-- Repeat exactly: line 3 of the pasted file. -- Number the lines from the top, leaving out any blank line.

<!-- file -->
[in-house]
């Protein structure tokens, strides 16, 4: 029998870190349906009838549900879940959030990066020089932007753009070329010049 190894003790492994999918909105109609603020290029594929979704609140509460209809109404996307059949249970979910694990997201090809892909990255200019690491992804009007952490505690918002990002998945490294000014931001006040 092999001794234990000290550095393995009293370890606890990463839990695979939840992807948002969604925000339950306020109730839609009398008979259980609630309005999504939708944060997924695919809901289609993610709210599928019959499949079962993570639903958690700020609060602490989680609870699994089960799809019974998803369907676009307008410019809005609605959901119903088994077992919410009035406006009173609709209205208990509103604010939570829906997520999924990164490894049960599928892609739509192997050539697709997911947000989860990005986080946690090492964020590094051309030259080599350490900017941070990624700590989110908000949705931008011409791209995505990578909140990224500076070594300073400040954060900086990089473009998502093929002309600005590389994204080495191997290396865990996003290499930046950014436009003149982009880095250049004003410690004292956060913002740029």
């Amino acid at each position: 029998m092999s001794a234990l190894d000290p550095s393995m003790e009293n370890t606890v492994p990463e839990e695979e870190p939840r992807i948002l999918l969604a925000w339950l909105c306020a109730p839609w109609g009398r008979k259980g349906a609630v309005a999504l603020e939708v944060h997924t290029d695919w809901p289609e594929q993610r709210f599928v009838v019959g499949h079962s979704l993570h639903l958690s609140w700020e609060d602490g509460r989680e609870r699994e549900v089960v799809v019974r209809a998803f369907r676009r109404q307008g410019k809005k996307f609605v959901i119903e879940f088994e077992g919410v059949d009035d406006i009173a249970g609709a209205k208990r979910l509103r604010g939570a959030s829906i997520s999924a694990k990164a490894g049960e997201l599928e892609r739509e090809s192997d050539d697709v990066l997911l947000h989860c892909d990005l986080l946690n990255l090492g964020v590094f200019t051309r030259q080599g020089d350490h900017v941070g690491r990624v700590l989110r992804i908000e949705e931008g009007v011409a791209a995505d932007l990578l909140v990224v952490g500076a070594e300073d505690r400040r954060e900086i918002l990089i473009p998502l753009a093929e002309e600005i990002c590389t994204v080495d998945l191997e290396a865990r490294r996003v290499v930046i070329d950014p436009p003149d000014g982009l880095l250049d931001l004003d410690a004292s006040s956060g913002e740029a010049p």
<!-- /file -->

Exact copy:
């Amino acid at each position: 029998m092999s001794a234990l190894d000290p550095s393995m003790e009293n370890t606890v492994p990463e839990e695979e870190p939840r992807i948002l999918l969604a925000w339950l909105c306020a109730p839609w109609g009398r008979k259980g349906a609630v309005a999504l603020e939708v944060h997924t290029d695919w809901p289609e594929q993610r709210f599928v009838v019959g499949h079962s979704l993570h639903l958690s609140w700020e609060d602490g509460r989680e609870r699994e549900v089960v799809v019974r209809a998803f369907r676009r109404q307008g410019k809005k996307f609605v959901i119903e879940f088994e077992g919410v059949d009035d406006i009173a249970g609709a209205k208990r979910l509103r604010g939570a959030s829906i997520s999924a694990k990164a490894g049960e997201l599928e892609r739509e090809s192997d050539d697709v990066l997911l947000h989860c892909d990005l986080l946690n990255l090492g964020v590094f200019t051309r030259q080599g020089d350490h900017v941070g690491r990624v700590l989110r992804i908000e949705e931008g009007v011409a791209a995505d932007l990578l909140v990224v952490g500076a070594e300073d505690r400040r954060e900086i918002l990089i473009p998502l753009a093929e002309e600005i990002c590389t994204v080495d998945l191997e290396a865990r490294r996003v290499v930046i070329d950014p436009p003149d000014g982009l880095l250049d931001l004003d410690a004292s006040s956060g913002e740029a010049p």